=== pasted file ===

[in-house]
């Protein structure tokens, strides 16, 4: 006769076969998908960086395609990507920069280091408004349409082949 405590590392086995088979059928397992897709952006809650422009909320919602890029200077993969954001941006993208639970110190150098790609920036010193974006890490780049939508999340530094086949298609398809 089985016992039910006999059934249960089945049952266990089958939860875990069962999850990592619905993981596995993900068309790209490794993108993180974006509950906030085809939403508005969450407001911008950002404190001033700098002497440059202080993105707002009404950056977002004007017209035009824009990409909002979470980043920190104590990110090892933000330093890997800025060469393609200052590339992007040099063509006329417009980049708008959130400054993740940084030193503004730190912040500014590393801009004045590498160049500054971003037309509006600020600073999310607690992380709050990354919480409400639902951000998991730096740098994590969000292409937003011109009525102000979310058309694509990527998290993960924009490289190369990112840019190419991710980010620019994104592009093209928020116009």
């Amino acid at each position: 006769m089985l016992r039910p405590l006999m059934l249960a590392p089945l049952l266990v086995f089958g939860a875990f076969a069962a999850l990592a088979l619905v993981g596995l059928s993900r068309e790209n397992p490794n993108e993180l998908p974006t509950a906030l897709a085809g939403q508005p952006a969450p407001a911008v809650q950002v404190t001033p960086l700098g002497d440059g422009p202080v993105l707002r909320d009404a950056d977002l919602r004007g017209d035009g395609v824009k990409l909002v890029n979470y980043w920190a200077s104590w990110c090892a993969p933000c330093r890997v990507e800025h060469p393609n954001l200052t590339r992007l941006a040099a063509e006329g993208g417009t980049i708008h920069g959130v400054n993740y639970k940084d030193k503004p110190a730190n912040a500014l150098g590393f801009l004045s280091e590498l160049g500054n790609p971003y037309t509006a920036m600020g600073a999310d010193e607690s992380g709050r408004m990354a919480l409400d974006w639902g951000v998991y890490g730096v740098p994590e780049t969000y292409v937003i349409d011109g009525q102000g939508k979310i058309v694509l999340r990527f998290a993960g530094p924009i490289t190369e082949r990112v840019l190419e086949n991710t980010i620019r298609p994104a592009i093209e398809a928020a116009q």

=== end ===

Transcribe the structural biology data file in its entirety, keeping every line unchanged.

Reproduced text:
[in-house]
């Protein structure tokens, strides 16, 4: 006769076969998908960086395609990507920069280091408004349409082949 405590590392086995088979059928397992897709952006809650422009909320919602890029200077993969954001941006993208639970110190150098790609920036010193974006890490780049939508999340530094086949298609398809 089985016992039910006999059934249960089945049952266990089958939860875990069962999850990592619905993981596995993900068309790209490794993108993180974006509950906030085809939403508005969450407001911008950002404190001033700098002497440059202080993105707002009404950056977002004007017209035009824009990409909002979470980043920190104590990110090892933000330093890997800025060469393609200052590339992007040099063509006329417009980049708008959130400054993740940084030193503004730190912040500014590393801009004045590498160049500054971003037309509006600020600073999310607690992380709050990354919480409400639902951000998991730096740098994590969000292409937003011109009525102000979310058309694509990527998290993960924009490289190369990112840019190419991710980010620019994104592009093209928020116009």
């Amino acid at each position: 006769m089985l016992r039910p405590l006999m059934l249960a590392p089945l049952l266990v086995f089958g939860a875990f076969a069962a999850l990592a088979l619905v993981g596995l059928s993900r068309e790209n397992p490794n993108e993180l998908p974006t509950a906030l897709a085809g939403q508005p952006a969450p407001a911008v809650q950002v404190t001033p960086l700098g002497d440059g422009p202080v993105l707002r909320d009404a950056d977002l919602r004007g017209d035009g395609v824009k990409l909002v890029n979470y980043w920190a200077s104590w990110c090892a993969p933000c330093r890997v990507e800025h060469p393609n954001l200052t590339r992007l941006a040099a063509e006329g993208g417009t980049i708008h920069g959130v400054n993740y639970k940084d030193k503004p110190a730190n912040a500014l150098g590393f801009l004045s280091e590498l160049g500054n790609p971003y037309t509006a920036m600020g600073a999310d010193e607690s992380g709050r408004m990354a919480l409400d974006w639902g951000v998991y890490g730096v740098p994590e780049t969000y292409v937003i349409d011109g009525q102000g939508k979310i058309v694509l999340r990527f998290a993960g530094p924009i490289t190369e082949r990112v840019l190419e086949n991710t980010i620019r298609p994104a592009i093209e398809a928020a116009q």